In April 1844, Joseph Smith organized a group called the Council of Fifty or, sometimes, the “Kingdom of God.” Its chief function, aimed at protecting the members of The Church of Jesus Christ of Latter-day Saints and their rights, was to identify a place where the Saints could go to establish a theocracy or a “theodemocracy.”
William Clayton was commissioned to keep detailed minutes of the council’s meetings.
Just before his fatal trip to Carthage, Illinois, though, fearing that records of the council’s candid discussions might be used against him either legally or in the court of public opinion, the Prophet Joseph Smith instructed Clayton to destroy or bury those minutes. Choosing the latter course, Clayton retrieved his buried notes shortly after Joseph’s death and copied them into more permanent record books. Then, when Brigham Young reconvened the council in February 1845, Clayton continued as scribe.
The books came westward with the Saints but were never made available to scholars. Given Joseph’s desire to hide them and because they covered a critical, controversial and often neglected period of Mormon history, a mystique developed around them. In the world of early Mormon documents, they became something of a “holy grail.”
Of course, very few people will want to work through that volume of nearly 800 pages. So “The Council of Fifty: What the Records Reveal About Mormon History” (published by Brigham Young University's Religious Studies Center and Deseret Book), an anthology of brief essays by various accomplished historians of Mormonism edited by Matthew J. Grow and R. Eric Smith, offers an overview of what its authors regard as the high points of Clayton’s minutes.
Those hoping that these long-unpublished documents would contain “explosive details about the final months of Joseph Smith’s life or the initial era of Brigham Young’s leadership,” “material that will embarrass the church,” as the editors put it, will need to look elsewhere.
However, “while some students of the Mormon past might be disappointed in the Council of Fifty minutes because they do not contain salacious evidence that might bring Mormonism to its knees,” writes W. Paul Reeve in his essay, “what I found was engaging and even sometimes riveting.”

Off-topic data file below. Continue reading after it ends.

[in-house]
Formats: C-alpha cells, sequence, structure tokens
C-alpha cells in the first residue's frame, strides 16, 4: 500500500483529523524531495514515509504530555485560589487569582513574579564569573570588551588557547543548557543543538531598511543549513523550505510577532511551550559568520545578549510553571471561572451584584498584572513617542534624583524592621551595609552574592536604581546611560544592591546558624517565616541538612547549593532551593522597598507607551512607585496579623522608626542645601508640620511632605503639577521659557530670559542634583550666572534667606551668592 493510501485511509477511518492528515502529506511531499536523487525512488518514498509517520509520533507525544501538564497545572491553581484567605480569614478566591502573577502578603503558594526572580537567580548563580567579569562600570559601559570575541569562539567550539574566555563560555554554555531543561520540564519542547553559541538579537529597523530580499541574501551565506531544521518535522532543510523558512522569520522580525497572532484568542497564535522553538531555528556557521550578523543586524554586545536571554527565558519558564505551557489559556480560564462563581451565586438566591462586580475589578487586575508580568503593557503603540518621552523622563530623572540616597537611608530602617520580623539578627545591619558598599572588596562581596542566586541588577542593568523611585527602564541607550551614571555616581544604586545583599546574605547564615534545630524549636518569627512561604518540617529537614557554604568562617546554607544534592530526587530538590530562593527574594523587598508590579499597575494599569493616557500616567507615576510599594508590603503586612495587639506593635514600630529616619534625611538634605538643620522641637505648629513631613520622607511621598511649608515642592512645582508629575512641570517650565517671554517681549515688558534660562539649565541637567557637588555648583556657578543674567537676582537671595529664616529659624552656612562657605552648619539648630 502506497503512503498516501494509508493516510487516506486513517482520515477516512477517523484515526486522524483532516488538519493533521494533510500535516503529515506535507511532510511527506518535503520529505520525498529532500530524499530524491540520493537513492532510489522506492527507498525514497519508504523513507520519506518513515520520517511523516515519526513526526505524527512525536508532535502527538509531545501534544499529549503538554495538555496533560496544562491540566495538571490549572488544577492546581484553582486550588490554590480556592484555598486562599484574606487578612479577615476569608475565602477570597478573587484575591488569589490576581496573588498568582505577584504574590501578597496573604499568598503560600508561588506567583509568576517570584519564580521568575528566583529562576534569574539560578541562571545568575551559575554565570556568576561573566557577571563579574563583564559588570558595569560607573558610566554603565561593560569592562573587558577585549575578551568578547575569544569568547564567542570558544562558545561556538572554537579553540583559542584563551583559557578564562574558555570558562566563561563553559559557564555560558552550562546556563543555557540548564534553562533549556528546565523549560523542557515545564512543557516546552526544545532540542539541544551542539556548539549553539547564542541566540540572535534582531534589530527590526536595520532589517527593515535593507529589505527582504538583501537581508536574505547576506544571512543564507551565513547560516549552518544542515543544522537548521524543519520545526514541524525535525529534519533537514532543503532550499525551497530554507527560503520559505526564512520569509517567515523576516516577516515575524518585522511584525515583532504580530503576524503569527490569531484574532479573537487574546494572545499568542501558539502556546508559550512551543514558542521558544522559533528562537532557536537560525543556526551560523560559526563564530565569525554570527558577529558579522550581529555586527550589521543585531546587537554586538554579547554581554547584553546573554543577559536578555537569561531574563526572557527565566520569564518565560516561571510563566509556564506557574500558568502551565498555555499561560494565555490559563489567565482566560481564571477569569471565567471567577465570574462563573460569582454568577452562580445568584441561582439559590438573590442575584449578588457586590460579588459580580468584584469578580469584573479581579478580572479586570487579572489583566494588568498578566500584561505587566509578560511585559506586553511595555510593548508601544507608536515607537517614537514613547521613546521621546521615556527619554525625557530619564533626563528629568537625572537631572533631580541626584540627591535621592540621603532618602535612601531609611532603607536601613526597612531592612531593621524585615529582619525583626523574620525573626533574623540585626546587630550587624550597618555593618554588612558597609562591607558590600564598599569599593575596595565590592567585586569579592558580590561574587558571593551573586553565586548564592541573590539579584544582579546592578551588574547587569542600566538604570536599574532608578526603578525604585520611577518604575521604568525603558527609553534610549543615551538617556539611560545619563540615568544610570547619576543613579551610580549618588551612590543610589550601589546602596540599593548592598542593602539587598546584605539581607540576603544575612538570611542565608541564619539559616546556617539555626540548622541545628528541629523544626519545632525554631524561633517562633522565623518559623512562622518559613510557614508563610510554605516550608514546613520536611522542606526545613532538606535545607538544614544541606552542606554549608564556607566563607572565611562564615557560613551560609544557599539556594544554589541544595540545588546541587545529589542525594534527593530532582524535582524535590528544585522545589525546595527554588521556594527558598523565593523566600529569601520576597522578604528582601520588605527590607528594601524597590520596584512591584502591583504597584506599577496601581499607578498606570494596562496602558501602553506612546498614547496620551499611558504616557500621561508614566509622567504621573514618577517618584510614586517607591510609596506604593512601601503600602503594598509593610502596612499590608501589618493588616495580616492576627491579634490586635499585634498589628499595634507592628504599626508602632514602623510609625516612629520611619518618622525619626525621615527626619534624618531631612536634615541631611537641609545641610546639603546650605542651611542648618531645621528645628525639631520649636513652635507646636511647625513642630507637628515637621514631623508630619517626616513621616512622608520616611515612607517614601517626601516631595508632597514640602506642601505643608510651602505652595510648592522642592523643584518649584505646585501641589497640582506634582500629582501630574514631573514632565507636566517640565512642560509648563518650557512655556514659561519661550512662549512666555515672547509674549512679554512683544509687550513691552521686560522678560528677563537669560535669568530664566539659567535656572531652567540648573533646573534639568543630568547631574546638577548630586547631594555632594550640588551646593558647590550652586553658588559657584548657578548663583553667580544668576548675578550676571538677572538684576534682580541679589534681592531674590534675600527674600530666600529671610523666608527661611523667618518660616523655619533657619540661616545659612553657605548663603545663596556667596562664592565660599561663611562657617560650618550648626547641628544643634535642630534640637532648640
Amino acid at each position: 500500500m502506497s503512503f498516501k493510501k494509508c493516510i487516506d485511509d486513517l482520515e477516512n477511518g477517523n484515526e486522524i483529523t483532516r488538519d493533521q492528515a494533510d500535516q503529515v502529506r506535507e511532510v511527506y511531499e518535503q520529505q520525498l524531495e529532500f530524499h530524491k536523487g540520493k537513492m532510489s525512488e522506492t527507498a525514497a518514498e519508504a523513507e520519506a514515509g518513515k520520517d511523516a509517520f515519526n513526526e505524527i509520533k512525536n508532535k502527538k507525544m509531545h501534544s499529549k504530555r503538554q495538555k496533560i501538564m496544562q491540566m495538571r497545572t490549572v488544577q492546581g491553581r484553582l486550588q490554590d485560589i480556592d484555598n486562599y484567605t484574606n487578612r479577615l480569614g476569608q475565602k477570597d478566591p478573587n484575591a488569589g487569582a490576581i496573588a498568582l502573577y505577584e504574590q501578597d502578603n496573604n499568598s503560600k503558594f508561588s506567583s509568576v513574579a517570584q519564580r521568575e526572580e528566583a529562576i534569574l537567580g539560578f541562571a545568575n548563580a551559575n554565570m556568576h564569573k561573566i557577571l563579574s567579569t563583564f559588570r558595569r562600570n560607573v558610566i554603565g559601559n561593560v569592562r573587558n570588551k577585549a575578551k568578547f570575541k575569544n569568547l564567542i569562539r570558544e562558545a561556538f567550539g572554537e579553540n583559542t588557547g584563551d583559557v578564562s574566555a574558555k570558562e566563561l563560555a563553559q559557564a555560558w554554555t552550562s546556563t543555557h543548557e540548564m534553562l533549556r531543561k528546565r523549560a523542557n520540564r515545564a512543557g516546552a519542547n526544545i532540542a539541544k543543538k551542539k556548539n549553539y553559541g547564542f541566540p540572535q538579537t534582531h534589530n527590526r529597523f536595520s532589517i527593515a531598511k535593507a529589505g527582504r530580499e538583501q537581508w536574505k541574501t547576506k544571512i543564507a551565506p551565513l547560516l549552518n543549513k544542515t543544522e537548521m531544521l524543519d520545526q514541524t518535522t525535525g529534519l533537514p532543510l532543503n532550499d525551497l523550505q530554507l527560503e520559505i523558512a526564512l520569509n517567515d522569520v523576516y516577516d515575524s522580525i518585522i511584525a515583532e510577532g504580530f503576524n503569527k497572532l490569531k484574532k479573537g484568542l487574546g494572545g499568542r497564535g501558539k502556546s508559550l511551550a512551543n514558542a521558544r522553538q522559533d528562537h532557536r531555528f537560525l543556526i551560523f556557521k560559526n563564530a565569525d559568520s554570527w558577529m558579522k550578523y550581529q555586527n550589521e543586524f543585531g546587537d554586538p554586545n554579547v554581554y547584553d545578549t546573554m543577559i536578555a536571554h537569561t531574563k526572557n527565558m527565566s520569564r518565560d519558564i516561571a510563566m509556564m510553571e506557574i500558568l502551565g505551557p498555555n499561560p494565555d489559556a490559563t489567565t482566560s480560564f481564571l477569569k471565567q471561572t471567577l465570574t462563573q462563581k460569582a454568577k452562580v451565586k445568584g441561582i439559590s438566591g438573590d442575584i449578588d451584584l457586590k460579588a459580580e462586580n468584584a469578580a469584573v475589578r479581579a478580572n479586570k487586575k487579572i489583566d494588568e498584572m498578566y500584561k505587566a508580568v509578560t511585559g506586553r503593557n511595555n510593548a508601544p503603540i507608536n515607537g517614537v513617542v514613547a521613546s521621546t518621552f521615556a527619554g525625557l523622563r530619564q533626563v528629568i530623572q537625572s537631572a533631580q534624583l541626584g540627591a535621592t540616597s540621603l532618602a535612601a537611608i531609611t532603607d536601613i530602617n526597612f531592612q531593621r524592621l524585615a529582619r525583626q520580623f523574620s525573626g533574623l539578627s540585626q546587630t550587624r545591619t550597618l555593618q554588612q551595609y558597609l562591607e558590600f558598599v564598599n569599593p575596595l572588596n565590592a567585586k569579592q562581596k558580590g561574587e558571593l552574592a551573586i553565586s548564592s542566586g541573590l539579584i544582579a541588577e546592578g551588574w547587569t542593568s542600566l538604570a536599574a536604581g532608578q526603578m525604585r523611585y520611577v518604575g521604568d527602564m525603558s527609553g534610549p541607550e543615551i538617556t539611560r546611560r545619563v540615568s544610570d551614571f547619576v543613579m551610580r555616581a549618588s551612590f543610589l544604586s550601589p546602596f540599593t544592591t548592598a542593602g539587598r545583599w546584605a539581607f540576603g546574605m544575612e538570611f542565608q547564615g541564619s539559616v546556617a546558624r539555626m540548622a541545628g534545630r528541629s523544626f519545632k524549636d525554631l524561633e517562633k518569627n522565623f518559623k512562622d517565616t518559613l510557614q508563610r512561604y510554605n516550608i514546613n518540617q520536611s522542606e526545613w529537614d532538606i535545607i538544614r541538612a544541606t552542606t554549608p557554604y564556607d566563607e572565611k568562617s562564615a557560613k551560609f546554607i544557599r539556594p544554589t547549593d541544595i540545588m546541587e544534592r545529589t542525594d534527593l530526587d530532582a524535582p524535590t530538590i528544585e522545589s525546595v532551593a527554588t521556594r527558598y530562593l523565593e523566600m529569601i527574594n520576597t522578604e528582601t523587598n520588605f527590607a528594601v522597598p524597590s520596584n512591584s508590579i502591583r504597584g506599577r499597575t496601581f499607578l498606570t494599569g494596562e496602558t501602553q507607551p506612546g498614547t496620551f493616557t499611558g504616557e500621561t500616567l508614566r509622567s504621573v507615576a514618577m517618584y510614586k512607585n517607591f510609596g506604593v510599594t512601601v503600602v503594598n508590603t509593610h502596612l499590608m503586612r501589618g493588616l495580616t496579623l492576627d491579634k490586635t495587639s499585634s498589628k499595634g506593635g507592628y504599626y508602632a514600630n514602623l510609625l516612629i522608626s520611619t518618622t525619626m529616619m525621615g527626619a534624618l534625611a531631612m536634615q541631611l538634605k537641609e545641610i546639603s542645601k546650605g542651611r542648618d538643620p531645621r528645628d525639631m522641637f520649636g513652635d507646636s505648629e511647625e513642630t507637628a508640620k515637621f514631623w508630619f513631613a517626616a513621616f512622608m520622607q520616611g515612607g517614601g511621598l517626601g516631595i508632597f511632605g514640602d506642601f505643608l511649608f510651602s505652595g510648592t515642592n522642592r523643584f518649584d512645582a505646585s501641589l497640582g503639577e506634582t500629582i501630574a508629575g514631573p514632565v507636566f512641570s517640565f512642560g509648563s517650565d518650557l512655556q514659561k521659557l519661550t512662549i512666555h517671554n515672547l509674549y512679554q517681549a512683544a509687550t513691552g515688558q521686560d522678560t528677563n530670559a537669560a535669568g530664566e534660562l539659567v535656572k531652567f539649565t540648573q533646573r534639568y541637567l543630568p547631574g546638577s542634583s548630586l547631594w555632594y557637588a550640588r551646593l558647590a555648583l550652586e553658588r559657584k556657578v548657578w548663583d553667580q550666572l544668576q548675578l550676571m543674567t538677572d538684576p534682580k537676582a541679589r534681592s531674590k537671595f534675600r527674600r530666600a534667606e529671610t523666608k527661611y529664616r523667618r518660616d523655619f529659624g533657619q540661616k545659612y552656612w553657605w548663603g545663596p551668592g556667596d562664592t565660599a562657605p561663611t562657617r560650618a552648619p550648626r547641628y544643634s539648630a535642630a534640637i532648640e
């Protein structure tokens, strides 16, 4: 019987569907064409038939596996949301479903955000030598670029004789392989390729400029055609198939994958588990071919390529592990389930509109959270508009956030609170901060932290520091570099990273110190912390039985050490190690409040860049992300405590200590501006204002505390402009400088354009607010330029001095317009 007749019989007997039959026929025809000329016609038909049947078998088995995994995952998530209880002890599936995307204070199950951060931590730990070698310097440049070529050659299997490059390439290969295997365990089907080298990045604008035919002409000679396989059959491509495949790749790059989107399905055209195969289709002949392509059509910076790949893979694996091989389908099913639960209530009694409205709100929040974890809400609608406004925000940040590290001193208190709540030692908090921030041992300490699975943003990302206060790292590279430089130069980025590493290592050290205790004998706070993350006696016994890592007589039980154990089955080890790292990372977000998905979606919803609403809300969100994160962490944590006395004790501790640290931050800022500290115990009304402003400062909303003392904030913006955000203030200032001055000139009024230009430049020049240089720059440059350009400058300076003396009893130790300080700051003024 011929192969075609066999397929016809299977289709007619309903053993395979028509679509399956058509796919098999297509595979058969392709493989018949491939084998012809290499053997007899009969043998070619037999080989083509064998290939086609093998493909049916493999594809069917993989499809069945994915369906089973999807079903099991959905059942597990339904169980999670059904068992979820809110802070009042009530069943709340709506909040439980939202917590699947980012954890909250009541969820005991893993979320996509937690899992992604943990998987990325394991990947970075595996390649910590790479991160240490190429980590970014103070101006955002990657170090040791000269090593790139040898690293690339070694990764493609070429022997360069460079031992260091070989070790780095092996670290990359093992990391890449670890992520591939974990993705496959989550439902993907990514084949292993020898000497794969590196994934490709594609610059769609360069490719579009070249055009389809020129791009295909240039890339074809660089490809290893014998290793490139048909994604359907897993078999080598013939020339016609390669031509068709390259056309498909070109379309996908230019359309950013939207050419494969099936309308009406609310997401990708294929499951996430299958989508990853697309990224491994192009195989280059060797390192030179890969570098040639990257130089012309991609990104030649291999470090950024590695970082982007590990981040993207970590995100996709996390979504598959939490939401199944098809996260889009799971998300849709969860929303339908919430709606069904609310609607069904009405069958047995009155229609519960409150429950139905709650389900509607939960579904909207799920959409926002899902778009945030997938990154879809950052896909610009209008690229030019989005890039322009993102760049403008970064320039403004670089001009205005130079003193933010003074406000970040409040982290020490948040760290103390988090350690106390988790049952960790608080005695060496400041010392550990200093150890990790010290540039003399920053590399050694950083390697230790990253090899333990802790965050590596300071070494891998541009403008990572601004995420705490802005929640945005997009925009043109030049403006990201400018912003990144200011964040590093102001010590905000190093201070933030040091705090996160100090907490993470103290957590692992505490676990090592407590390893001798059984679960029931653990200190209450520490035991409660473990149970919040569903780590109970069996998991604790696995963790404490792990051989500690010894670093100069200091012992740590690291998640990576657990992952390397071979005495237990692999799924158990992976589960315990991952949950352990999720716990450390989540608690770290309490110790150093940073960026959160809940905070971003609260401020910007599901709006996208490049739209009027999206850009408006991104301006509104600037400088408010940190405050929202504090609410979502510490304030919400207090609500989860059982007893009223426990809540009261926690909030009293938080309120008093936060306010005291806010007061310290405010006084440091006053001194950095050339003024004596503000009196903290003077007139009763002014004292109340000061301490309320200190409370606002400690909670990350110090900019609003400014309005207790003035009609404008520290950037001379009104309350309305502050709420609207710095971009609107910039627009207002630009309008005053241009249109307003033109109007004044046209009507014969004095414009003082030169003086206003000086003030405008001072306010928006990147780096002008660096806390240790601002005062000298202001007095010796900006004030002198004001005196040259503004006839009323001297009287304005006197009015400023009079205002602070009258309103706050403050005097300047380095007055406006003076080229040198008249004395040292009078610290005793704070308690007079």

“The publication of the Council of Fifty minutes,” remarks Richard Bushman, “can only be described as a triumph.” It is, he continues, “a triumph of the new transparency policy of the Church History Department. Over the years, the council minutes attained almost legendary status, as a trove of dark secrets sequestered in the recesses of the First Presidency’s vault. Now the minutes have been published for all to examine.”
The scope of this brief column doesn’t even begin to allow me to discuss all that I myself have found of interest. So I’ll merely mention a few items, briefly. I intend eventually to publish a more complete review essay on this volume in "Interpreter: A Journal of Mormon Scripture.”
Brigham Young’s strikingly nonfundamentalist view of revelation is well-documented in the minutes, as is his confidence that, in his role as Joseph Smith’s successor, he could and would receive it. (This is dramatically at variance with the otherwise sympathetic 1940 Hollywood film “Brigham Young,” which portrays him as vacillating and full of self-doubt.)
“To carry out Joseph’s measures,” Brigham told the council on March 1, 1845, “is sweeter to me than the honey or the honeycomb.”
Moreover, far from being the autocrat some have imagined him to be, the Brigham Young of the documents is plainly willing to discuss and to take counsel.
The records also disclose that the bitter anger and frustration the members of the LDS Church felt because of the way they had been treated and their rights trampled were deeper and more passionate than we may have realized. They believed that the Constitution of the United States, as then interpreted, provided insufficient protection for unpopular minorities.
“We know we have no more justice here,” said John Taylor, still recovering from his injuries at Carthage Jail in March 1845, “no more than we could get at the gates of hell.” (It was such talk that Joseph Smith feared might be used against him.)
Significantly, the Council of Fifty under Joseph Smith included several non-Mormons among its ranks, a fact Joseph wanted to be widely known. He was, he said, trying to establish a system and a place where the rights of all would be respected, regardless of their religious views. Frontier Illinois was clearly not such a place.